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Once misapplied to Carex rosea.
Moist, mesophytic woods and wet depressions. Tends to occupy wetter areas than does C. rosea.
Nova Scotia and southern Quebec west to Manitoba and ND, south to NC, AL, and MO.
Tufted perennial; stems erect, slender, to 80 cm; fertile stems 0.8 to 1.5 mm thick at the base; leaves narrow, to 1.9 mm wide; sheaths tight, only slightly thickened at the summit; spikes 4-7, androgynous, sessile, less than 1 cm wide; bracts setaceous, the lowest often surpassing the inflorescence; perigynia 2-20, light green, 3-4 mm long, the beak serrulate-margined, reflexed at maturity; scales persistent, light tan with a dark midvein, shorter than the perigynia; stigmas slender, straight to twisted or recurved, red-brown, slightly longer than the beaks; achene lenticular, ovate to obovate, occupying only the upper half of the basally subtruncate perigynium.
Fruiting April to June
Wetland indicator: FAC
Can be distinguished from C. appalachica and C. rosea by the uncoiled stigmas and the achene which only occupies the upper half of the perigynium (the achene occupies more than half of the perigynium in the other two species). Additionally, C. rosea tends to have wider leaves and C. appalachica has perigynia that are ascending to spreading but not reflexed. Often occurs in the same habitats as C. rosea but associated with wetter microsites.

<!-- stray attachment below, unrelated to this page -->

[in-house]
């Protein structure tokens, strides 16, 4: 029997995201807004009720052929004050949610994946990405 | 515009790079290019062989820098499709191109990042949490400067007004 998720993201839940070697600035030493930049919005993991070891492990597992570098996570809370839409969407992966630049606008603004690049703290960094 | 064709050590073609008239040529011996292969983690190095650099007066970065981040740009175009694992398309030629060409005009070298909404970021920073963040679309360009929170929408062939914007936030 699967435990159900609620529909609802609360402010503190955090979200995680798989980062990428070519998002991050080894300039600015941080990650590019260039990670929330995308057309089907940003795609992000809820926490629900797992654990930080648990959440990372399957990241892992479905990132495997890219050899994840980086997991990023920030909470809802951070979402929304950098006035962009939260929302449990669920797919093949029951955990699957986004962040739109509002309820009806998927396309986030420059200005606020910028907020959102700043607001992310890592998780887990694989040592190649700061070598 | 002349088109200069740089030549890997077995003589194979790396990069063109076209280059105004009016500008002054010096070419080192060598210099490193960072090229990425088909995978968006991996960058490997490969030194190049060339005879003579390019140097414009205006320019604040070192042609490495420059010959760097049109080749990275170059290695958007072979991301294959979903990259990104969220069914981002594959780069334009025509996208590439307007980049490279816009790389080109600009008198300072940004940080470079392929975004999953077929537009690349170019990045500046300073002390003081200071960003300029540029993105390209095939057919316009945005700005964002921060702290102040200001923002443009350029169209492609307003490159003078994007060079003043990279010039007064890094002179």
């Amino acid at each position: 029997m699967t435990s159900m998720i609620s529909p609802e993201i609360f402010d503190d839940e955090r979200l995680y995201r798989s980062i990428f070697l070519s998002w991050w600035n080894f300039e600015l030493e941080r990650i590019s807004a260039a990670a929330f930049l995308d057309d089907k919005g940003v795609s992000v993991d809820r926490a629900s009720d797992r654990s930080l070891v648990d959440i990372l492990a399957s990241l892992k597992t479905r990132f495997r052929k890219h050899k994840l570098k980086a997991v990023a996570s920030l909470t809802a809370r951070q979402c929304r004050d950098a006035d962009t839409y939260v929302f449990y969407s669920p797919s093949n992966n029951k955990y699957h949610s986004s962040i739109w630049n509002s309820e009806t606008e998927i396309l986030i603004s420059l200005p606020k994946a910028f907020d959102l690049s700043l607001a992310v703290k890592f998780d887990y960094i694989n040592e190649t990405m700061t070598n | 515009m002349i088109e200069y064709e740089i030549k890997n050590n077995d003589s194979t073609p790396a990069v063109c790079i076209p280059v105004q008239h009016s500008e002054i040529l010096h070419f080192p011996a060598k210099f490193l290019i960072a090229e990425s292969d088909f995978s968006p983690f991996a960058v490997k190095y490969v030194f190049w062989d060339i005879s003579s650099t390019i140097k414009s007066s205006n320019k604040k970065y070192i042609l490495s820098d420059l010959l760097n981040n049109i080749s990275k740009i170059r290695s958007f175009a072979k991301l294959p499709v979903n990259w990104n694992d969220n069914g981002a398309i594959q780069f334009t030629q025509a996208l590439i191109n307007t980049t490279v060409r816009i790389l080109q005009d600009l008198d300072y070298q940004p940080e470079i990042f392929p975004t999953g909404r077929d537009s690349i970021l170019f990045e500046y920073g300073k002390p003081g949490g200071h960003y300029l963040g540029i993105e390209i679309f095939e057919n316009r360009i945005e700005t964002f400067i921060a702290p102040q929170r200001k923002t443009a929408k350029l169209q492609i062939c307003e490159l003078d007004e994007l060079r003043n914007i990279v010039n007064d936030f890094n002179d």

Curtis, L. 2006. Woodland Carex of the upper Midwest. Lake Villa, IL.
Gleason, Henry A. and A. Cronquist. 1991. Manual of Vascular Plants of
Northeastern United States and Adjacent Canada. Second Ed.
The New York Botanical Garden. Bronx, NY
Swink, F. and G. Wilhelm. 1994. Plants of the Chicago Region.
Indiana Academy of Science. The Morton Arboretum. Lisle, Illinois.
© Michael Hough 2010